Victims slam proposed statute of limitations on Troubles cases as ‘betrayal’

·4-min read

Bereaved relatives who lost loved ones in Northern Ireland’s Troubles are united against a proposed statute of limitations on legacy prosecutions.

The victim sector, which includes a wide range of views on how to deal with the past, came together with one voice to slam Brandon Lewis’ proposals as a “betrayal”.

Families of the 10 killed by soldiers in the Ballymurphy area of west Belfast in 1971 watched Mr Lewis’ statement to the House of Commons on Wednesday.

A fresh inquest into the deaths of the woman and nine men earlier this year found they were “entirely innocent”.

Ballymurphy inquest
Joseph Corr, one of 10 people killed by soldiers in Ballymurphy in 1971 (Ciaran Cahill/PA)

Eileen McKeown, daughter of Joseph Corr, said they see the proposed statute of limitations on Troubles prosecutions as the British Government’s “cynical attempt to bring an amnesty and a plan to bury its war crimes”.

She said the proposals “will not be tolerated and will be legally challenged”.

“The Ballymurphy Massacre inquest findings show how the law should work independently,” she said.

“All victims need to know the truth, they need to know what happened to their loved ones.

“We all bleed the same blood so everybody needs truth and justice and then maybe they can start living their lives.

“We spent 50 years trying to prove that our loved ones were innocent, there are loads of families out there like us and they all need to know the same thing.”

Michael O’Hare, whose 12-year-old sister Majella was shot by a soldier in 1976, said the legacy proposals set out by Brandon Lewis were an “utter and unacceptable betrayal”.

Mr O’Hare, supported by Amnesty, is calling for an independent investigation into the killing.

He said: “The UK Government is inflicting great pain on my family and other victims denied justice.

“Our Majella had her life cruelly robbed, at the tender age of 12, by bullets from a soldier’s machine gun.

Majella O’Hare (PA)
Majella O’Hare, who was shot dead by the Army in Co Armagh in 1976 (PA)

“She was an innocent child with her whole life ahead of her.

“The Ministry of Defence apologised to my family, but a proper investigation has never happened.

“The UK Government is now trying to deny us meaningful truth and justice forever.

“I will never stop fighting for Majella, my sister deserves justice.

“I hope these proposals are firmly rejected.

“I call on all parties involved to end the perpetual cycle of victims being failed.”

Meanwhile Ulster Human Rights Watch slammed the legacy proposals as a “betrayal to victims and former police and military veterans”.

Advocacy manager Axel Schmidt described the Government’s position on legacy as a “sorry mess” and an “affront to men and women who wore a uniform to counter gangs of terrorist murderers”.

“The proposals deny innocent victims justice by exonerating the gunman and bomber.

“Ministers are saying there is equivalence between soldiers, police officers and terrorists and that is disgraceful,” he said.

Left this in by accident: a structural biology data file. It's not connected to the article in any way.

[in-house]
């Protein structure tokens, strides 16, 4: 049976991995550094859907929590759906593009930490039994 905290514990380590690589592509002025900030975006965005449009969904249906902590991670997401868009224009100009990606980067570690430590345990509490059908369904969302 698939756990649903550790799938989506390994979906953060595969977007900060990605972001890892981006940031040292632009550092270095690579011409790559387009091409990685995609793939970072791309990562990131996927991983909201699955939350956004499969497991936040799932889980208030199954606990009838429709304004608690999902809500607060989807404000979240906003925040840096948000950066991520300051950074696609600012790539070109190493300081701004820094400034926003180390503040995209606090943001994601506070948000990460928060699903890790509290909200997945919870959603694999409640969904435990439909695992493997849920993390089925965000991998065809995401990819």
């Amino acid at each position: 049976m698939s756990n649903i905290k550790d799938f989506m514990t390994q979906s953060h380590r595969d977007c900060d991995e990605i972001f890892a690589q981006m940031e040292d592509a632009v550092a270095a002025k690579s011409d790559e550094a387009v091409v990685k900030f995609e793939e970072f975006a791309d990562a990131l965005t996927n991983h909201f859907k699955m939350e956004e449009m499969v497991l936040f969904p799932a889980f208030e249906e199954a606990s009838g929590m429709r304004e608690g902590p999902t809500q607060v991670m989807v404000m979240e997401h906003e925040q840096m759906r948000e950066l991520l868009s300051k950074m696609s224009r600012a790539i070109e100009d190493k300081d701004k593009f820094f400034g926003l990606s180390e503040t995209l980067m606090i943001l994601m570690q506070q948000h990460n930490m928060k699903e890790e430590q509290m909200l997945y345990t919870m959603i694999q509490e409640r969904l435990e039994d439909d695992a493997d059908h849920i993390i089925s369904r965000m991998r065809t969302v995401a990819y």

“To equate officers and military veterans, agents of the State, in the same bracket as those who were hell-bent on murdering them makes a laughing stock out of our system of justice.

“This is a denial of justice, a betrayal of victims and former police officers and military veterans who suffered appalling losses as they worked courageously to protect the community from anarchy.

“We will now mount a campaign to halt what amounts to a sellout.

“We intend galvanising political support to make ministers think again about these foolhardy and rash proposals.”

Operation Stakeknife
Mark Thompson, director of Relatives for Justice (Niall Carson/PA)

Relatives for Justice said it was the “single worst day for all victims during our peace process”.

“This proposal is the mother of all cover-ups,” chief executive Mark Thompson said.

“Having perniciously fought families for all of this time, for the British Government to now somehow suggest that without the rule of law the UK Government will hand over truth and information to families out of the goodness of their hearts is an insult to our collective intelligence and a denial of our collective experience,” he said.

“These proposals will legalise state impunity. In order to achieve this, the UK Government is willing to make the interests of every single person affected by every single killing expendable – this is breathtaking.”

1981 republican hunger strikes
Kenny Donaldson, spokesman for Innocent Victims United (Liam McBurney/PA)

Innocent Victims United spokesman Kenny Donaldson said it is not for the UK Prime Minister, Taoiseach or any other representative of government to “arbitrarily close down justice”.

He said: “For today’s politicians ‘The Troubles’ are ‘The Past’ and are treated with a past-tense approach.

However, for those who were directly impacted, the legacy of that terror and violence remains with them, and they continue to yearn for justice and accountability for the heinous and unjust actions which they were subjected.”

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